On Wed, 31 Jul 2002 11:46:47 PDT, Ed Gerck said:
The IP address of the root server is part of any name today, and it resides
in your browser. To contrast, what I said does not have the IP address
Odd.. There's no mention of the root server in my copy of Mozilla. There's no
mention of the root server in my /etc/resolv.conf. Given my firewall rules, if
a packet arrived from a root server, it would be thrown on the floor.
Obviously Ed's understanding of DNS as it actually works, and my machine's
understanding of it, are wildly divergent. Fortunately for my productivity,
one of them actually works.
First, thank you for the opportunity to correct myself. I should have written:
"The IP address of the root server is part of any name today, and it resides
in your computer. "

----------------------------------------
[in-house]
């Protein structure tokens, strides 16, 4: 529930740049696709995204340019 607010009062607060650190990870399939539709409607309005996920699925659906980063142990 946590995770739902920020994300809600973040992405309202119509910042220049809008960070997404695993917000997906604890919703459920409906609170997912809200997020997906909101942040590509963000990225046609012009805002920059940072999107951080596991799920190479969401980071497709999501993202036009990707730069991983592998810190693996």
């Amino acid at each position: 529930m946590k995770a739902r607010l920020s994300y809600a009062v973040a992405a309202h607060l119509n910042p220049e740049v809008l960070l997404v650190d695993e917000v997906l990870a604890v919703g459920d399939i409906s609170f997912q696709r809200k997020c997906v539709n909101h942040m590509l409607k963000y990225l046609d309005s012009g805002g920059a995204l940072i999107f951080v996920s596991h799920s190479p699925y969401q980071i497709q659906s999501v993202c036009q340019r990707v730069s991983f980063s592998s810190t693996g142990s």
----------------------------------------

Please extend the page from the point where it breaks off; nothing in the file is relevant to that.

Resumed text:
Now, when your browser takes a DNS name and sends it for resolution, the
result actually depends on your browser. If you use NS 4.7, for example,
and try www.valdis.klet you most probably will NOT get a PAGE NOT FOUND.
You will get a page that has to with some of your internal browser settings,
with no warning whatosoever. Now, if you type www.valdis.klet/page.htm
you will probably get 404 PAGE NOT FOUND. The choices are all made
for you, nice no? It may be relevant, though, that they are actually the wrong
There *is* a mention in resolv.conf of 3 or 4 IP addresses that are willing
to do recursive DNS lookups for me if I ask nicely. This implies that in
normal day-to-day operation, I' stuck with whatever THEIR concept of 'root'
Yes. The choice has been made for you -- just like that Netscape choice above.
Fortunately for myself, if those IP addresses get confused, I have the
technical skill to work around it, and the political clout to go down
the hall and say "Umm... Laurie? Phil? Carl? What are you guys up to?"
Of course, 99.998% of users are NOT in that position, and we need to
keep that in mind.
Yes, that is why my suggestion was for a meta-system to the DNS, which
can be chosen by the user (unlike NS and your root server hints in the
resolver) and that automatically disambiguates names -- or asks the
user to do so (if and how the user so desires).